Tiberio Deciani or Decianus (1509–1582) was an Italian jurist working in the tradition of Renaissance humanism.
Born in Udine, Deciani studied the humaniora and then law in Padua, where he attained a doctorate in 1529. He practiced law in Udine and became a member of the city council. In 1544, he moved his practice to Venice, and in 1547 he began to teach law at Padua.
Deciani's work was innovative in several fields that were at his time sparsely developed because they were outside the scope of the ius commune tradition. His most pioneering work was in criminal law. In his Tractatus criminalis (published posthumously 1590), he was the first author to discuss general principles of criminal law, i.e. matters beyond the treatment of individual crimes and stages of procedure. Notably, it includes the first formulation of the concepts of the objective and subjective constituent elements of a criminal act. These notions are, in the common law tradition, roughly equivalent to the criminal elements.
Prospero Alpini was a Venetian physician and botanist. He travelled around Egypt and served as the fourth prefect in charge of the botanical garden of Padua. He wrote several botanical treatises which covered exotic plants of economic and medicinal value. His description of coffee and banana plants are considered the oldest in European literature. The ginger-family genus Alpinia was named in his honour by Carolus Linnaeus.
Hieronymus Fabricius or Girolamo Fabrizio, known also by his full Latin and Italian names, Fabricius ab Aquapendente or Girolamo Fabrizi d'Acquapendente, was a pioneering anatomist and surgeon known in medical science as "The Father of Embryology."
Martin Anton Delrio SJ was a Jesuit theologian, born in the Low Countries but of Spanish descent. He studied at numerous institutions, receiving a master's degree in law from Salamanca in 1574. After a period of political service in the Spanish Netherlands, he became a Jesuit in 1580.
Marco Girolamo Vida or Marcus Hieronymus Vida was an Italian humanist, bishop and poet.
Girolamo Mercuriale was an Italian philologist and physician, most famous for his work De Arte Gymnastica.
Fortunio Liceti, was an Italian physician and philosopher.
Paolo Silvio Boccone was an Italian botanist from Sicily, whose interest in plants had been sparked at a young age. Born in a rich family, he was able to dedicate most of his life to the study of botany.
Giulio Pace de Beriga, also known as Giulio Pacio, or by his Latin name Julius Pacius of Beriga was a well-known Italian Aristotelian scholar and jurist.
Prospero Farinacci was an Italian lawyer and judge, noted for his harsh sentencing.
John of Jandun or John of Jaudun was a French philosopher, theologian, and political writer. Jandun is best known for his outspoken defense of Aristotelianism and his influence in the early Latin Averroist movement.
Hugues Doneau, commonly referred also by the Latin form Hugo Donellus, was a French law professor and one of the leading representatives of French legal humanism.
Giovanni Dondi dell'Orologio, also known as Giovanni de' Dondi, was an Italian physician, astronomer and mechanical engineer in Padua, now in Italy. He is remembered today as a pioneer in the art of clock design and construction. The Astrarium, which he designed and built over a period of 16 years, was a highly complex astronomical clock and planetarium, constructed only 60 or so years after the very first mechanical clocks had been built in Europe, and demonstrated an ambitious attempt to describe and model the planetary system with mathematical precision and technological sophistication.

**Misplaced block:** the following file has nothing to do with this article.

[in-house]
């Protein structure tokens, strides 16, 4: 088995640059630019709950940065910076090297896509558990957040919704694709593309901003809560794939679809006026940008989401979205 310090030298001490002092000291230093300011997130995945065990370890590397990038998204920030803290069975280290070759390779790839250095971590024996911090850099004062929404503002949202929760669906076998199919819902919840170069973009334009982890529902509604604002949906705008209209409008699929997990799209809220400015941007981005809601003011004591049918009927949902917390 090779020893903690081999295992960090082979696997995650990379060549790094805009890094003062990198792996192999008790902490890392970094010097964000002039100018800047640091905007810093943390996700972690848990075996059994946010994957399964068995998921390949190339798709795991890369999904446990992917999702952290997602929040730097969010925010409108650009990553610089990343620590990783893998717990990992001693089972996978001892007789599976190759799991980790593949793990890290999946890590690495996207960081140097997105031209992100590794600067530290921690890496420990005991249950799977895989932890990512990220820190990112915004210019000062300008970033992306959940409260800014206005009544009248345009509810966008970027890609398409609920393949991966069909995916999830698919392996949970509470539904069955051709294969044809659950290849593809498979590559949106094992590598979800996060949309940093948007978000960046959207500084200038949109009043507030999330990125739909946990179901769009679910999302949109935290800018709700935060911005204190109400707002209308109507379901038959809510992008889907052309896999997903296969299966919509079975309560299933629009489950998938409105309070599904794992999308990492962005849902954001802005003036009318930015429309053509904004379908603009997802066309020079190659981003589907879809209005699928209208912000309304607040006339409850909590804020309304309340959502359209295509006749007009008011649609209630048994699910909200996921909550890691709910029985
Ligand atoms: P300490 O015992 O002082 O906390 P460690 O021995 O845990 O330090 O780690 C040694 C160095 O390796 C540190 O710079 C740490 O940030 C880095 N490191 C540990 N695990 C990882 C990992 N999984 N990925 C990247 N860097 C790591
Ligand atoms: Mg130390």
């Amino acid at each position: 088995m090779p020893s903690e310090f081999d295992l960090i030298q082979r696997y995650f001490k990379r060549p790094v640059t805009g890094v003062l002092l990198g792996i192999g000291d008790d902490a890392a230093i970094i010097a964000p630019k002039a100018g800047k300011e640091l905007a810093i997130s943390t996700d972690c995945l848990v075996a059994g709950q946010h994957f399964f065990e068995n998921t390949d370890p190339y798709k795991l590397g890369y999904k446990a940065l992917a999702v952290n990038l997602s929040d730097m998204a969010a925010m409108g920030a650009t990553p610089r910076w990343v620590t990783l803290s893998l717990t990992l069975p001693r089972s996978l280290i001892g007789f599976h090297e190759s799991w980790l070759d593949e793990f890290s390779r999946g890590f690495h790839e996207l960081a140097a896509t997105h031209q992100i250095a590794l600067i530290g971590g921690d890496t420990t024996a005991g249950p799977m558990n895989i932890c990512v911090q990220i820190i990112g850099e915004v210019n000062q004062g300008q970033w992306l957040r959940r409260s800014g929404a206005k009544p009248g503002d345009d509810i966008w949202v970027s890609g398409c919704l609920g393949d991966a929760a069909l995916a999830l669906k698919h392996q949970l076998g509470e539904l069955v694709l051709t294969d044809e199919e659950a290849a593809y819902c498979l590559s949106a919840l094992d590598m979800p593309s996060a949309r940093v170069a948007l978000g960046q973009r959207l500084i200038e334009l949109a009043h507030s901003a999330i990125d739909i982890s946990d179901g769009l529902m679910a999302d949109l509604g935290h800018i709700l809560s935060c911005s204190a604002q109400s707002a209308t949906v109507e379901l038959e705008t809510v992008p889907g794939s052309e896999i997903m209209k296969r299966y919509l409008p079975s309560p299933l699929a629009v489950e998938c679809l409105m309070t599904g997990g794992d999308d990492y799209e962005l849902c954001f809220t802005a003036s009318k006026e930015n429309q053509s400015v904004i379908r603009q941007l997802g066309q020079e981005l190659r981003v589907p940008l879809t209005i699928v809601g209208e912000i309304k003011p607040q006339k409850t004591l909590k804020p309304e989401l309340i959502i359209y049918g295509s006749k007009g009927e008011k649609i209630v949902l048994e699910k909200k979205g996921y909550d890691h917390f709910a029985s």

Aegidius Hunnius the Elder was a Lutheran theologian of the Lutheran scholastic tradition and father of Nicolaus Hunnius.
Francesco Panigarola was an Italian Franciscan preacher and controversialist, and Bishop of Asti.
Bonifazio Vitalini was an Italian jurist. It is now supposed that his name has become attached to works of Bonifacius Antelmi, somewhat earlier, and others. These attributions came with the era of printing.
Robert Hues was an English mathematician and geographer. He attended St. Mary Hall at Oxford, and graduated in 1578. Hues became interested in geography and mathematics, and studied navigation at a school set up by Walter Raleigh. During a trip to Newfoundland, he made observations which caused him to doubt the accepted published values for variations of the compass. Between 1586 and 1588, Hues travelled with Thomas Cavendish on a circumnavigation of the globe, performing astronomical observations and taking the latitudes of places they visited. Beginning in August 1591, Hues and Cavendish again set out on another circumnavigation of the globe. During the voyage, Hues made astronomical observations in the South Atlantic, and continued his observations of the variation of the compass at various latitudes and at the Equator. Cavendish died on the journey in 1592, and Hues returned to England the following year.
Jacopo Dondi dell'Orologio (1290–1359), also known as Jacopo de' Dondi, was a doctor, astronomer and clock-maker active in Padua, Italy. He is remembered today as a pioneer in the art of clock design and construction. He was the father of Giovanni Dondi dell'Orologio. Jacopo Dondi wrote on a number of subjects, including surgery, pharmacology, astrology and natural science.
Antonio Persio was an Italian philosopher of the Platonic school who opposed the Aristotelianism which predominated in the universities of his time. He was a member of the Accademia dei Lincei and an associate of Galileo Galilei.
Domenico Guglielmini was an Italian mathematician, chemist and physician.
Baldassarre Bonifacio was an Italian Catholic bishop, theologian, scholar and historian, known for his work De archivis liber singularis (1632), the first known treatise on the management of archives.
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